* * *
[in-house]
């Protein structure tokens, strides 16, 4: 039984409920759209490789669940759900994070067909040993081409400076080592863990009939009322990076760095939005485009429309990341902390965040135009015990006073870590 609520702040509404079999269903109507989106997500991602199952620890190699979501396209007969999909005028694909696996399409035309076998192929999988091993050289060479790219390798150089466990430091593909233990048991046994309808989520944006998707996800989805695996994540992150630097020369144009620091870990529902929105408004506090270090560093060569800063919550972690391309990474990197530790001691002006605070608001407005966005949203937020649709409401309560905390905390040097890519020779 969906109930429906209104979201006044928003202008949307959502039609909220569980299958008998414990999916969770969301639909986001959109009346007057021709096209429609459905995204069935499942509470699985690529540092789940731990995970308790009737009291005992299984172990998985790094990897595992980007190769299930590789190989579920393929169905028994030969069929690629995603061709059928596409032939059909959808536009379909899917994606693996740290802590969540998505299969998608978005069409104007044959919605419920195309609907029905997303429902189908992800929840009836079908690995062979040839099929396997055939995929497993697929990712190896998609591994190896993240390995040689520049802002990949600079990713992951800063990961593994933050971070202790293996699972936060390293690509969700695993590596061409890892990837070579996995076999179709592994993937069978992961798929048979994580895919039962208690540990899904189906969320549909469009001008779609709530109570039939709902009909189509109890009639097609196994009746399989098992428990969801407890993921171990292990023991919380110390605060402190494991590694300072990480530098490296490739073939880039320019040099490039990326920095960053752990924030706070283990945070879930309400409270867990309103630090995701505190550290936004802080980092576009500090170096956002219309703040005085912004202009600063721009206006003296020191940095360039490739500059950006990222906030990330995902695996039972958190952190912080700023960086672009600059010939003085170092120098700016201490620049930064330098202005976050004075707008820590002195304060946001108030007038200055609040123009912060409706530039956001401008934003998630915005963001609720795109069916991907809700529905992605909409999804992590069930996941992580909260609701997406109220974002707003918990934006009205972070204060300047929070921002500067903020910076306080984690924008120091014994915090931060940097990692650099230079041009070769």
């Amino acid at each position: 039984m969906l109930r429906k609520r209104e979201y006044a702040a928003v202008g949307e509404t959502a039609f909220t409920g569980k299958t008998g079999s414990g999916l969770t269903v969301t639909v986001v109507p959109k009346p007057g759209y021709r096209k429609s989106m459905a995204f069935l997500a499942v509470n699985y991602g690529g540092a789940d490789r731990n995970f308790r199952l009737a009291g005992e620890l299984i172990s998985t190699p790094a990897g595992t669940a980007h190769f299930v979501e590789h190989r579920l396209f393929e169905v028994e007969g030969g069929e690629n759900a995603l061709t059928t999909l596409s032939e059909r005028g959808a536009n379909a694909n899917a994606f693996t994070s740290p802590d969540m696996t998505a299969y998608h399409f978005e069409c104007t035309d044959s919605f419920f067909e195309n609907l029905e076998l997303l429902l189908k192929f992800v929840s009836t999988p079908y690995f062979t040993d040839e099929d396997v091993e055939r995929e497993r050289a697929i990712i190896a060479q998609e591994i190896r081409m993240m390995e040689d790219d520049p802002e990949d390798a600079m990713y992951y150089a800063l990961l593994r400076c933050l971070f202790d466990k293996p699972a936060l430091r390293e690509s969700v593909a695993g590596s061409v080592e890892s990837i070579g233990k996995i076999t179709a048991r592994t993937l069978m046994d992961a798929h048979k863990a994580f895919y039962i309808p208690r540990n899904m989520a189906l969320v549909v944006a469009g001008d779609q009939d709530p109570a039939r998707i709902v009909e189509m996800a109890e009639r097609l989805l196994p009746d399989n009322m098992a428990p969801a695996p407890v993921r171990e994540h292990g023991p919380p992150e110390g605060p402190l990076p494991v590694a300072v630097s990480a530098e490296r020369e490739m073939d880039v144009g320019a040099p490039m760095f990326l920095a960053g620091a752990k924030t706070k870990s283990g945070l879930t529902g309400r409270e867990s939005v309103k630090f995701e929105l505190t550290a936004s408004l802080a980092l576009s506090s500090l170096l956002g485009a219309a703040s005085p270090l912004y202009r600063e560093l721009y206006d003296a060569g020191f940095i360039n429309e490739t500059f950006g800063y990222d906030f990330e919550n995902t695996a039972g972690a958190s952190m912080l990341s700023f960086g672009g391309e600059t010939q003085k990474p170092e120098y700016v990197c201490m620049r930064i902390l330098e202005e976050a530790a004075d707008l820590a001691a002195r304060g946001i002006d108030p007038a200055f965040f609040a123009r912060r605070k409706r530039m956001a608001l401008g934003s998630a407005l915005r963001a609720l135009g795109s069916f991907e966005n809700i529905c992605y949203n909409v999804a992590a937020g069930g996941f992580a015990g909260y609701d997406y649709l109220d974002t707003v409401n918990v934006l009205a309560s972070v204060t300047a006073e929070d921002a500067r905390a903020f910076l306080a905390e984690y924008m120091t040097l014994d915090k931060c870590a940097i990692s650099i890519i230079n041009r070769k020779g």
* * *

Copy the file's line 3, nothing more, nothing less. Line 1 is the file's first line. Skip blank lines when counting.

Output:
């Amino acid at each position: 039984m969906l109930r429906k609520r209104e979201y006044a702040a928003v202008g949307e509404t959502a039609f909220t409920g569980k299958t008998g079999s414990g999916l969770t269903v969301t639909v986001v109507p959109k009346p007057g759209y021709r096209k429609s989106m459905a995204f069935l997500a499942v509470n699985y991602g690529g540092a789940d490789r731990n995970f308790r199952l009737a009291g005992e620890l299984i172990s998985t190699p790094a990897g595992t669940a980007h190769f299930v979501e590789h190989r579920l396209f393929e169905v028994e007969g030969g069929e690629n759900a995603l061709t059928t999909l596409s032939e059909r005028g959808a536009n379909a694909n899917a994606f693996t994070s740290p802590d969540m696996t998505a299969y998608h399409f978005e069409c104007t035309d044959s919605f419920f067909e195309n609907l029905e076998l997303l429902l189908k192929f992800v929840s009836t999988p079908y690995f062979t040993d040839e099929d396997v091993e055939r995929e497993r050289a697929i990712i190896a060479q998609e591994i190896r081409m993240m390995e040689d790219d520049p802002e990949d390798a600079m990713y992951y150089a800063l990961l593994r400076c933050l971070f202790d466990k293996p699972a936060l430091r390293e690509s969700v593909a695993g590596s061409v080592e890892s990837i070579g233990k996995i076999t179709a048991r592994t993937l069978m046994d992961a798929h048979k863990a994580f895919y039962i309808p208690r540990n899904m989520a189906l969320v549909v944006a469009g001008d779609q009939d709530p109570a039939r998707i709902v009909e189509m996800a109890e009639r097609l989805l196994p009746d399989n009322m098992a428990p969801a695996p407890v993921r171990e994540h292990g023991p919380p992150e110390g605060p402190l990076p494991v590694a300072v630097s990480a530098e490296r020369e490739m073939d880039v144009g320019a040099p490039m760095f990326l920095a960053g620091a752990k924030t706070k870990s283990g945070l879930t529902g309400r409270e867990s939005v309103k630090f995701e929105l505190t550290a936004s408004l802080a980092l576009s506090s500090l170096l956002g485009a219309a703040s005085p270090l912004y202009r600063e560093l721009y206006d003296a060569g020191f940095i360039n429309e490739t500059f950006g800063y990222d906030f990330e919550n995902t695996a039972g972690a958190s952190m912080l990341s700023f960086g672009g391309e600059t010939q003085k990474p170092e120098y700016v990197c201490m620049r930064i902390l330098e202005e976050a530790a004075d707008l820590a001691a002195r304060g946001i002006d108030p007038a200055f965040f609040a123009r912060r605070k409706r530039m956001a608001l401008g934003s998630a407005l915005r963001a609720l135009g795109s069916f991907e966005n809700i529905c992605y949203n909409v999804a992590a937020g069930g996941f992580a015990g909260y609701d997406y649709l109220d974002t707003v409401n918990v934006l009205a309560s972070v204060t300047a006073e929070d921002a500067r905390a903020f910076l306080a905390e984690y924008m120091t040097l014994d915090k931060c870590a940097i990692s650099i890519i230079n041009r070769k020779g």